The Corner

Any Economic Recovery Will Likely Be Ephemeral

Columnists and reporters need to fill daily news quotas. Thus, each ebb and flow of the stock market, the GDP, the data on housing starts, and so on receive massive discussion. Historians, however, care more about long-term results, and it’s too early to discern any pattern for economic recovery in the Obama administration. Yes, housing prices are up slightly this month, and GDP is now up as well. But unemployment is still trending downward, and the uncertainties on taxes, health care, cap-and-trade, and sensitive foreign diplomacy all make short-term reports of limited value.

Many have compared the current economic crisis to the Great Depression, and it is useful to study FDR’s statistics on recovery to understand the problem with relying on short-term data. Unemployment, for example, was 21.4 percent in May 1934 and dropped to 13.2 percent by May 1937. That impressed many pundits and voters. But in May 1939, unemployment was back up to 20.7 percent. Why? FDR had raised taxes, introduced a new corporate tax, enacted a minimum-wage law, and granted unions unprecedented federal support to organize during the late 1930s. When those government interventions took hold, the economic recovery was thwarted. In fact, capital goods in May 1937 had almost returned to 1929 levels, but in May 1939 capital goods stood at a mere 59 percent of 1929 levels.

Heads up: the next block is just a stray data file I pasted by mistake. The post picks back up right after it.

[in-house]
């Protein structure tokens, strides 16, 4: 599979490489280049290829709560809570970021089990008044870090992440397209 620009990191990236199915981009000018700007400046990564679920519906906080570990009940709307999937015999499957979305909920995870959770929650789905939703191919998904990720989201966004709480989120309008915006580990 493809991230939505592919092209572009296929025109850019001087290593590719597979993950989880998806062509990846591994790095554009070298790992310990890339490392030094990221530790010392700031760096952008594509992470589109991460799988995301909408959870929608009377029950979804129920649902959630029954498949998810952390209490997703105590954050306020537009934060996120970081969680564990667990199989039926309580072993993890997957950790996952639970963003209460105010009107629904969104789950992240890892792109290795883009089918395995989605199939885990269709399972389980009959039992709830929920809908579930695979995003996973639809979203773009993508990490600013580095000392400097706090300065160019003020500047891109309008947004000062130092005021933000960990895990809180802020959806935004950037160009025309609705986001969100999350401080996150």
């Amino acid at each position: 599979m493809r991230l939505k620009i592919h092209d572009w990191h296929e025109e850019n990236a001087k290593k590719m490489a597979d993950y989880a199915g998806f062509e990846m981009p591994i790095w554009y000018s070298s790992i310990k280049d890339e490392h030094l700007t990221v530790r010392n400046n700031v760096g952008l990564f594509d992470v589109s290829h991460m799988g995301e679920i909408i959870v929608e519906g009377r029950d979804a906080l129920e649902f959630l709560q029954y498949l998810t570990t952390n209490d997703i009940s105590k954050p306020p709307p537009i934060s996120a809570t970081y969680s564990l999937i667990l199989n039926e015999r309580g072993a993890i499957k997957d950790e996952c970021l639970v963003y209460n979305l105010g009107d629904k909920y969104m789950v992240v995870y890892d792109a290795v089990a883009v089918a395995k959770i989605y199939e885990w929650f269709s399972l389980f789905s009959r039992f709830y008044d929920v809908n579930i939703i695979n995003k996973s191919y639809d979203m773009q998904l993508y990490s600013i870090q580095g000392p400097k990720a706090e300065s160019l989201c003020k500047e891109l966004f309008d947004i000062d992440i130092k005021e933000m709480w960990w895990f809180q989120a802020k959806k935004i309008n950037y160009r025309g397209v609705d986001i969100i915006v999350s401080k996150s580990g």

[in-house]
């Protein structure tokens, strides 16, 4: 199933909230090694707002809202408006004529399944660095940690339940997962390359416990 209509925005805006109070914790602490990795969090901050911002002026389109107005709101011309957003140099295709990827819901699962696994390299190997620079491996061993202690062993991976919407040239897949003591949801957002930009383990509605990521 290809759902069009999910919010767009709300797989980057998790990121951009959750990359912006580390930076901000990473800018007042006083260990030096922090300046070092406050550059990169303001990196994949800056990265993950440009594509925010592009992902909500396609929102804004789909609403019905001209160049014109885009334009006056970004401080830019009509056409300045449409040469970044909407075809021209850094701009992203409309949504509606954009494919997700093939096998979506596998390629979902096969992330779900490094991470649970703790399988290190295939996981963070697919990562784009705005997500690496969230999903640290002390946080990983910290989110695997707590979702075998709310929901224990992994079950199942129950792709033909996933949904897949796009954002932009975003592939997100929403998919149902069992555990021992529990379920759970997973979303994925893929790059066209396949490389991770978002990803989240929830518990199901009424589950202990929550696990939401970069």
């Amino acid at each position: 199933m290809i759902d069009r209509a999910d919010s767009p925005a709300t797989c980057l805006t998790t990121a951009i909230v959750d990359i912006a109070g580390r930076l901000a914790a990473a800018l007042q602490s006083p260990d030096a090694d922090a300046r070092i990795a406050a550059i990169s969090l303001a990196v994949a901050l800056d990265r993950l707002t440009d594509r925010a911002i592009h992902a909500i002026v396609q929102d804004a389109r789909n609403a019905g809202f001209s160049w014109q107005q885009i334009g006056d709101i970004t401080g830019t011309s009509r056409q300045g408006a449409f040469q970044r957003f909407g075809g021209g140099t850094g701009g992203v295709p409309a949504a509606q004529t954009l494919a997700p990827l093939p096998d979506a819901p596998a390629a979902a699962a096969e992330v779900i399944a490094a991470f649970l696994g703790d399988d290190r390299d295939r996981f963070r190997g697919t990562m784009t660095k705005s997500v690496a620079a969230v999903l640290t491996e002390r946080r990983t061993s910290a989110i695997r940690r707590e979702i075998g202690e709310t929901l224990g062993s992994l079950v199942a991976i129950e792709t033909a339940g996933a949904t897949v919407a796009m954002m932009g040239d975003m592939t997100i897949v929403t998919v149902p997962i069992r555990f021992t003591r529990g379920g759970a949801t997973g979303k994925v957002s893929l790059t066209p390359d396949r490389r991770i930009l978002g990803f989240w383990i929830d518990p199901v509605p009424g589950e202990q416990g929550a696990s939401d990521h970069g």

The key issue here is economic philosophy. FDR believed that massive intervention (followed by high taxes) would lead to economic recovery. Obama has a similar belief. They are wrong, and thus any short-term recovery we see during 2009 and 2010 is likely to be ephemeral. By contrast, Ronald Reagan and Calvin Coolidge believed that cutting tax rates and reducing federal intervention was the recipe for economic recovery, and both saw economic recoveries during the first terms of their presidencies. Economic growth during the 1920s and 1980s was, in fact, spectacular. When people are unshackled and allowed to be free, they can accomplish much. When that belief takes hold again in the United States, we will likely see a serious recovery.

Burton Folsom Jr. is a professor of history at Hillsdale College and author of New Deal or Raw Deal?: How FDR’s Economic Legacy Has Damaged America.

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